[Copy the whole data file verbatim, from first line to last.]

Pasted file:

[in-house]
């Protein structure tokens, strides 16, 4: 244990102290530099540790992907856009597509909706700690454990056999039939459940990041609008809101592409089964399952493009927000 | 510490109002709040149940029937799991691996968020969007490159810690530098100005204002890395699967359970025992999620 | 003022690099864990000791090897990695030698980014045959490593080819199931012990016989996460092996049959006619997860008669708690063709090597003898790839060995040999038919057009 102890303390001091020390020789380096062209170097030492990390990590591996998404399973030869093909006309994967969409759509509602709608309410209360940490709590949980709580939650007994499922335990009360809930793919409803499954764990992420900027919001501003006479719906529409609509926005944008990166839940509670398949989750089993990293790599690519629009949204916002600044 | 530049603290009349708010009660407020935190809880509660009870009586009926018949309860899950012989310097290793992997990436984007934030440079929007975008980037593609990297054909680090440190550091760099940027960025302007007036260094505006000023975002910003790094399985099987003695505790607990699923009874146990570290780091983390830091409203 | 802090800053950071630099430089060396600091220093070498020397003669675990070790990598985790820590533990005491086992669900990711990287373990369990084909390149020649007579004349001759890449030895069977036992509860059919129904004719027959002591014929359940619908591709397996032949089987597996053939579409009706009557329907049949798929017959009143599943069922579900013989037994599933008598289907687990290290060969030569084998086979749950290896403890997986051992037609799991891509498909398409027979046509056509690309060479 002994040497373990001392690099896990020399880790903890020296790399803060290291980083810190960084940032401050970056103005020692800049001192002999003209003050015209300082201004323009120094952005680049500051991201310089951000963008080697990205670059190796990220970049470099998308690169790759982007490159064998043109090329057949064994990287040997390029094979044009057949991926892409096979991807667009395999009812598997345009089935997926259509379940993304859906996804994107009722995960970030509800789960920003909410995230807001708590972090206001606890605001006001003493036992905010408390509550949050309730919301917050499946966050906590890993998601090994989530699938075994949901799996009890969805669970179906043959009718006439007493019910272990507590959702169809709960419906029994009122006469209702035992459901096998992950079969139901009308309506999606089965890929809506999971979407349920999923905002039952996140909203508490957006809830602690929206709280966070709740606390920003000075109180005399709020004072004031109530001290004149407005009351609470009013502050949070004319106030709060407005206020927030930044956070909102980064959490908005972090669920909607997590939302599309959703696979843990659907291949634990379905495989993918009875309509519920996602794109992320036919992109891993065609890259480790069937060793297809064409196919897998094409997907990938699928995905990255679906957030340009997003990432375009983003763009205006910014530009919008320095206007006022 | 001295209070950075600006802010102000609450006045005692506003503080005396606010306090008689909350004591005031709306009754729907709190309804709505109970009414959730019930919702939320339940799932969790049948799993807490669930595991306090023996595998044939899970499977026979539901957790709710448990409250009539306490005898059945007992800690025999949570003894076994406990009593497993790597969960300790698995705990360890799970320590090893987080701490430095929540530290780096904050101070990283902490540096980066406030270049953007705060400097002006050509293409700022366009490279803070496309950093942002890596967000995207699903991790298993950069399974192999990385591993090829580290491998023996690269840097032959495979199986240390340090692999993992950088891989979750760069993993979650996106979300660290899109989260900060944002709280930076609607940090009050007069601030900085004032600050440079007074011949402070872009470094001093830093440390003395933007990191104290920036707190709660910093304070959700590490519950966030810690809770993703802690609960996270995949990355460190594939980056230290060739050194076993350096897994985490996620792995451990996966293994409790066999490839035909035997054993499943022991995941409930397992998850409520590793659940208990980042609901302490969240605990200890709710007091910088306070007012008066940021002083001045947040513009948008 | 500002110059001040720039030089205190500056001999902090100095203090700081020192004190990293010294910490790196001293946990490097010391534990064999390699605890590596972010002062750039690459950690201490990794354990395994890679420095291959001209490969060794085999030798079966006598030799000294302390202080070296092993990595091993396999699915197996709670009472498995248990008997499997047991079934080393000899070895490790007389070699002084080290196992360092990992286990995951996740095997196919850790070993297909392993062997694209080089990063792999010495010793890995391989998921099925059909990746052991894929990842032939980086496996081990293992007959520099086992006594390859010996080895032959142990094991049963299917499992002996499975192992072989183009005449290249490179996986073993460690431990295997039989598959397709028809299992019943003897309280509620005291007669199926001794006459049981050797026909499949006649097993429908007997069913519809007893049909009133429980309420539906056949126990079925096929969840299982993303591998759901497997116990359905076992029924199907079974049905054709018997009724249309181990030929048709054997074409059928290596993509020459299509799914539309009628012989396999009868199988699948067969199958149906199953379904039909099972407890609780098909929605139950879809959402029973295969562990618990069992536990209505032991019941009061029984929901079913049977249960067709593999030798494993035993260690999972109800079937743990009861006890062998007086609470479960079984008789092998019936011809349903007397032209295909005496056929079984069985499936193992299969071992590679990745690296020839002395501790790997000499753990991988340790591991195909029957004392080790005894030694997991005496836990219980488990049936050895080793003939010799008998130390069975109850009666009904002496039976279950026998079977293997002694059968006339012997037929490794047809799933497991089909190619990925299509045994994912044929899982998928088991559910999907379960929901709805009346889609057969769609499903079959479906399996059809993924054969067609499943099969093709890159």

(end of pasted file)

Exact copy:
[in-house]
């Protein structure tokens, strides 16, 4: 244990102290530099540790992907856009597509909706700690454990056999039939459940990041609008809101592409089964399952493009927000 | 510490109002709040149940029937799991691996968020969007490159810690530098100005204002890395699967359970025992999620 | 003022690099864990000791090897990695030698980014045959490593080819199931012990016989996460092996049959006619997860008669708690063709090597003898790839060995040999038919057009 102890303390001091020390020789380096062209170097030492990390990590591996998404399973030869093909006309994967969409759509509602709608309410209360940490709590949980709580939650007994499922335990009360809930793919409803499954764990992420900027919001501003006479719906529409609509926005944008990166839940509670398949989750089993990293790599690519629009949204916002600044 | 530049603290009349708010009660407020935190809880509660009870009586009926018949309860899950012989310097290793992997990436984007934030440079929007975008980037593609990297054909680090440190550091760099940027960025302007007036260094505006000023975002910003790094399985099987003695505790607990699923009874146990570290780091983390830091409203 | 802090800053950071630099430089060396600091220093070498020397003669675990070790990598985790820590533990005491086992669900990711990287373990369990084909390149020649007579004349001759890449030895069977036992509860059919129904004719027959002591014929359940619908591709397996032949089987597996053939579409009706009557329907049949798929017959009143599943069922579900013989037994599933008598289907687990290290060969030569084998086979749950290896403890997986051992037609799991891509498909398409027979046509056509690309060479 002994040497373990001392690099896990020399880790903890020296790399803060290291980083810190960084940032401050970056103005020692800049001192002999003209003050015209300082201004323009120094952005680049500051991201310089951000963008080697990205670059190796990220970049470099998308690169790759982007490159064998043109090329057949064994990287040997390029094979044009057949991926892409096979991807667009395999009812598997345009089935997926259509379940993304859906996804994107009722995960970030509800789960920003909410995230807001708590972090206001606890605001006001003493036992905010408390509550949050309730919301917050499946966050906590890993998601090994989530699938075994949901799996009890969805669970179906043959009718006439007493019910272990507590959702169809709960419906029994009122006469209702035992459901096998992950079969139901009308309506999606089965890929809506999971979407349920999923905002039952996140909203508490957006809830602690929206709280966070709740606390920003000075109180005399709020004072004031109530001290004149407005009351609470009013502050949070004319106030709060407005206020927030930044956070909102980064959490908005972090669920909607997590939302599309959703696979843990659907291949634990379905495989993918009875309509519920996602794109992320036919992109891993065609890259480790069937060793297809064409196919897998094409997907990938699928995905990255679906957030340009997003990432375009983003763009205006910014530009919008320095206007006022 | 001295209070950075600006802010102000609450006045005692506003503080005396606010306090008689909350004591005031709306009754729907709190309804709505109970009414959730019930919702939320339940799932969790049948799993807490669930595991306090023996595998044939899970499977026979539901957790709710448990409250009539306490005898059945007992800690025999949570003894076994406990009593497993790597969960300790698995705990360890799970320590090893987080701490430095929540530290780096904050101070990283902490540096980066406030270049953007705060400097002006050509293409700022366009490279803070496309950093942002890596967000995207699903991790298993950069399974192999990385591993090829580290491998023996690269840097032959495979199986240390340090692999993992950088891989979750760069993993979650996106979300660290899109989260900060944002709280930076609607940090009050007069601030900085004032600050440079007074011949402070872009470094001093830093440390003395933007990191104290920036707190709660910093304070959700590490519950966030810690809770993703802690609960996270995949990355460190594939980056230290060739050194076993350096897994985490996620792995451990996966293994409790066999490839035909035997054993499943022991995941409930397992998850409520590793659940208990980042609901302490969240605990200890709710007091910088306070007012008066940021002083001045947040513009948008 | 500002110059001040720039030089205190500056001999902090100095203090700081020192004190990293010294910490790196001293946990490097010391534990064999390699605890590596972010002062750039690459950690201490990794354990395994890679420095291959001209490969060794085999030798079966006598030799000294302390202080070296092993990595091993396999699915197996709670009472498995248990008997499997047991079934080393000899070895490790007389070699002084080290196992360092990992286990995951996740095997196919850790070993297909392993062997694209080089990063792999010495010793890995391989998921099925059909990746052991894929990842032939980086496996081990293992007959520099086992006594390859010996080895032959142990094991049963299917499992002996499975192992072989183009005449290249490179996986073993460690431990295997039989598959397709028809299992019943003897309280509620005291007669199926001794006459049981050797026909499949006649097993429908007997069913519809007893049909009133429980309420539906056949126990079925096929969840299982993303591998759901497997116990359905076992029924199907079974049905054709018997009724249309181990030929048709054997074409059928290596993509020459299509799914539309009628012989396999009868199988699948067969199958149906199953379904039909099972407890609780098909929605139950879809959402029973295969562990618990069992536990209505032991019941009061029984929901079913049977249960067709593999030798494993035993260690999972109800079937743990009861006890062998007086609470479960079984008789092998019936011809349903007397032209295909005496056929079984069985499936193992299969071992590679990745690296020839002395501790790997000499753990991988340790591991195909029957004392080790005894030694997991005496836990219980488990049936050895080793003939010799008998130390069975109850009666009904002496039976279950026998079977293997002694059968006339012997037929490794047809799933497991089909190619990925299509045994994912044929899982998928088991559910999907379960929901709805009346889609057969769609499903079959479906399996059809993924054969067609499943099969093709890159």